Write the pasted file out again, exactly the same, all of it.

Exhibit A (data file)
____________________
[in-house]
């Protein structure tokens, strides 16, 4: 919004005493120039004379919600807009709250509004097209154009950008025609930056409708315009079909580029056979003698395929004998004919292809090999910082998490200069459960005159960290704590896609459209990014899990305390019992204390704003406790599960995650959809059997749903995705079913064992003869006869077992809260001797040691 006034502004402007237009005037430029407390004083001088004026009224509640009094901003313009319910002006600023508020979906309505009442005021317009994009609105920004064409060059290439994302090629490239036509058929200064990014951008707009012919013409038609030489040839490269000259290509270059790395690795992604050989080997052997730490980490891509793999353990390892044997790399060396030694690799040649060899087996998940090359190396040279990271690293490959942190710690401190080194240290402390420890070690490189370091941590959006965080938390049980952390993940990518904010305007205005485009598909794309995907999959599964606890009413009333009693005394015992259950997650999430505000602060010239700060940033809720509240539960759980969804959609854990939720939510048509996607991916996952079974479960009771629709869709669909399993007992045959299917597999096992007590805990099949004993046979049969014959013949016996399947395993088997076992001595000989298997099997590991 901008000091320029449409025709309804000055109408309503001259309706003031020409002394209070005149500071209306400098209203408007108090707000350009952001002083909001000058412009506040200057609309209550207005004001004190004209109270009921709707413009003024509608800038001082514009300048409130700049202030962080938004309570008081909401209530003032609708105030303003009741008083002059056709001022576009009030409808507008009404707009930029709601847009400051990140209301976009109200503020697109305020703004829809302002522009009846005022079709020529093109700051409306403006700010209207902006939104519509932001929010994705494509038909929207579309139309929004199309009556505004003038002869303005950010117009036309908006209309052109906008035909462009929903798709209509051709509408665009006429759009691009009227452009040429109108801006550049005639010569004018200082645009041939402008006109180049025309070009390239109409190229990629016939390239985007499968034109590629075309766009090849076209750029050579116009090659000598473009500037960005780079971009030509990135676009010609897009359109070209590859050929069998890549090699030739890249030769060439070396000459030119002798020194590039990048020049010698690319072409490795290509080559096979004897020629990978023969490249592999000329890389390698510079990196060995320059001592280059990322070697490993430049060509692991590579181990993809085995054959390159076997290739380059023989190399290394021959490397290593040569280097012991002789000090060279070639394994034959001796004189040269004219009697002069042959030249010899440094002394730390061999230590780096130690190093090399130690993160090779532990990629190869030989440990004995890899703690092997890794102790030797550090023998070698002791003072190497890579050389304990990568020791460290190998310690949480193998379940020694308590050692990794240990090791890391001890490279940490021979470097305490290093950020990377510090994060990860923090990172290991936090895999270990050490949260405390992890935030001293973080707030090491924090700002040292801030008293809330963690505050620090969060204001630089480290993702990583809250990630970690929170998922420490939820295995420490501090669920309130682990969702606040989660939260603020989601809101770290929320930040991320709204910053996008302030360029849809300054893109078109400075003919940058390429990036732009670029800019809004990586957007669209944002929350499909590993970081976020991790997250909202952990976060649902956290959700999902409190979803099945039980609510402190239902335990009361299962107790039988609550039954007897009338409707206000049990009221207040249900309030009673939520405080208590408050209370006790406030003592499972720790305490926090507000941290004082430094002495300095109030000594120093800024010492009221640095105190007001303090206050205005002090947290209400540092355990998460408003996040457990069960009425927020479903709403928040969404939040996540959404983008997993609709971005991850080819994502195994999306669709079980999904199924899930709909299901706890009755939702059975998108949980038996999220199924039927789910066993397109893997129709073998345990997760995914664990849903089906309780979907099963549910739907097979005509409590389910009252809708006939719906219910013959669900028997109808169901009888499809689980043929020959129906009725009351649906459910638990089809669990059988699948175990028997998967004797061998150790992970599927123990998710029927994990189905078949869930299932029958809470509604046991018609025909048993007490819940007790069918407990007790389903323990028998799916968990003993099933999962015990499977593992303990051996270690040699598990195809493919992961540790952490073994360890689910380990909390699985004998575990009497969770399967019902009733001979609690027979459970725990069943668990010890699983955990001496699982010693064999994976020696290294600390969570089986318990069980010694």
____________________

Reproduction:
[in-house]
């Protein structure tokens, strides 16, 4: 919004005493120039004379919600807009709250509004097209154009950008025609930056409708315009079909580029056979003698395929004998004919292809090999910082998490200069459960005159960290704590896609459209990014899990305390019992204390704003406790599960995650959809059997749903995705079913064992003869006869077992809260001797040691 006034502004402007237009005037430029407390004083001088004026009224509640009094901003313009319910002006600023508020979906309505009442005021317009994009609105920004064409060059290439994302090629490239036509058929200064990014951008707009012919013409038609030489040839490269000259290509270059790395690795992604050989080997052997730490980490891509793999353990390892044997790399060396030694690799040649060899087996998940090359190396040279990271690293490959942190710690401190080194240290402390420890070690490189370091941590959006965080938390049980952390993940990518904010305007205005485009598909794309995907999959599964606890009413009333009693005394015992259950997650999430505000602060010239700060940033809720509240539960759980969804959609854990939720939510048509996607991916996952079974479960009771629709869709669909399993007992045959299917597999096992007590805990099949004993046979049969014959013949016996399947395993088997076992001595000989298997099997590991 901008000091320029449409025709309804000055109408309503001259309706003031020409002394209070005149500071209306400098209203408007108090707000350009952001002083909001000058412009506040200057609309209550207005004001004190004209109270009921709707413009003024509608800038001082514009300048409130700049202030962080938004309570008081909401209530003032609708105030303003009741008083002059056709001022576009009030409808507008009404707009930029709601847009400051990140209301976009109200503020697109305020703004829809302002522009009846005022079709020529093109700051409306403006700010209207902006939104519509932001929010994705494509038909929207579309139309929004199309009556505004003038002869303005950010117009036309908006209309052109906008035909462009929903798709209509051709509408665009006429759009691009009227452009040429109108801006550049005639010569004018200082645009041939402008006109180049025309070009390239109409190229990629016939390239985007499968034109590629075309766009090849076209750029050579116009090659000598473009500037960005780079971009030509990135676009010609897009359109070209590859050929069998890549090699030739890249030769060439070396000459030119002798020194590039990048020049010698690319072409490795290509080559096979004897020629990978023969490249592999000329890389390698510079990196060995320059001592280059990322070697490993430049060509692991590579181990993809085995054959390159076997290739380059023989190399290394021959490397290593040569280097012991002789000090060279070639394994034959001796004189040269004219009697002069042959030249010899440094002394730390061999230590780096130690190093090399130690993160090779532990990629190869030989440990004995890899703690092997890794102790030797550090023998070698002791003072190497890579050389304990990568020791460290190998310690949480193998379940020694308590050692990794240990090791890391001890490279940490021979470097305490290093950020990377510090994060990860923090990172290991936090895999270990050490949260405390992890935030001293973080707030090491924090700002040292801030008293809330963690505050620090969060204001630089480290993702990583809250990630970690929170998922420490939820295995420490501090669920309130682990969702606040989660939260603020989601809101770290929320930040991320709204910053996008302030360029849809300054893109078109400075003919940058390429990036732009670029800019809004990586957007669209944002929350499909590993970081976020991790997250909202952990976060649902956290959700999902409190979803099945039980609510402190239902335990009361299962107790039988609550039954007897009338409707206000049990009221207040249900309030009673939520405080208590408050209370006790406030003592499972720790305490926090507000941290004082430094002495300095109030000594120093800024010492009221640095105190007001303090206050205005002090947290209400540092355990998460408003996040457990069960009425927020479903709403928040969404939040996540959404983008997993609709971005991850080819994502195994999306669709079980999904199924899930709909299901706890009755939702059975998108949980038996999220199924039927789910066993397109893997129709073998345990997760995914664990849903089906309780979907099963549910739907097979005509409590389910009252809708006939719906219910013959669900028997109808169901009888499809689980043929020959129906009725009351649906459910638990089809669990059988699948175990028997998967004797061998150790992970599927123990998710029927994990189905078949869930299932029958809470509604046991018609025909048993007490819940007790069918407990007790389903323990028998799916968990003993099933999962015990499977593992303990051996270690040699598990195809493919992961540790952490073994360890689910380990909390699985004998575990009497969770399967019902009733001979609690027979459970725990069943668990010890699983955990001496699982010693064999994976020696290294600390969570089986318990069980010694």